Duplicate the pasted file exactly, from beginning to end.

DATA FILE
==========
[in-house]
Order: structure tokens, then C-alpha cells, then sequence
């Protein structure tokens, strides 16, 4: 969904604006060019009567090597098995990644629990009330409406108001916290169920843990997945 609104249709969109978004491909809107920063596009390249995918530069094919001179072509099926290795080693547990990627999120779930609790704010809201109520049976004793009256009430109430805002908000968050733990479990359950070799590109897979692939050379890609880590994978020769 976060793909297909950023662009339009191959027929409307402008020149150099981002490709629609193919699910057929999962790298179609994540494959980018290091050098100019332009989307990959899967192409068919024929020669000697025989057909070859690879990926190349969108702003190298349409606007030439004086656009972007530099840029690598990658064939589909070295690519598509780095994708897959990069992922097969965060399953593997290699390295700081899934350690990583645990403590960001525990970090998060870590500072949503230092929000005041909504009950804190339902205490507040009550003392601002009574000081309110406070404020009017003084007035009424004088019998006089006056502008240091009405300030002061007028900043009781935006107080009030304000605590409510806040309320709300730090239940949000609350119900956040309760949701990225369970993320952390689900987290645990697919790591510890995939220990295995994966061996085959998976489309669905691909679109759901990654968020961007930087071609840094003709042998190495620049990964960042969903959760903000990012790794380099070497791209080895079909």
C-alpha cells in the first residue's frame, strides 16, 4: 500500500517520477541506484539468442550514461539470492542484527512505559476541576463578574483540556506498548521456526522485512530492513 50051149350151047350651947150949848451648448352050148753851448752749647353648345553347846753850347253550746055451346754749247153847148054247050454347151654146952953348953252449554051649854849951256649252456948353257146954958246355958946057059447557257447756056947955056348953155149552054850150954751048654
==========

[in-house]
Order: structure tokens, then C-alpha cells, then sequence
């Protein structure tokens, strides 16, 4: 969904604006060019009567090597098995990644629990009330409406108001916290169920843990997945 609104249709969109978004491909809107920063596009390249995918530069094919001179072509099926290795080693547990990627999120779930609790704010809201109520049976004793009256009430109430805002908000968050733990479990359950070799590109897979692939050379890609880590994978020769 976060793909297909950023662009339009191959027929409307402008020149150099981002490709629609193919699910057929999962790298179609994540494959980018290091050098100019332009989307990959899967192409068919024929020669000697025989057909070859690879990926190349969108702003190298349409606007030439004086656009972007530099840029690598990658064939589909070295690519598509780095994708897959990069992922097969965060399953593997290699390295700081899934350690990583645990403590960001525990970090998060870590500072949503230092929000005041909504009950804190339902205490507040009550003392601002009574000081309110406070404020009017003084007035009424004088019998006089006056502008240091009405300030002061007028900043009781935006107080009030304000605590409510806040309320709300730090239940949000609350119900956040309760949701990225369970993320952390689900987290645990697919790591510890995939220990295995994966061996085959998976489309669905691909679109759901990654968020961007930087071609840094003709042998190495620049990964960042969903959760903000990012790794380099070497791209080895079909």
C-alpha cells in the first residue's frame, strides 16, 4: 500500500517520477541506484539468442550514461539470492542484527512505559476541576463578574483540556506498548521456526522485512530492513 50051149350151047350651947150949848451648448352050148753851448752749647353648345553347846753850347253550746055451346754749247153847148054247050454347151654146952953348953252449554051649854849951256649252456948353257146954958246355958946057059447557257447756056947955056348953155149552054850150954751048654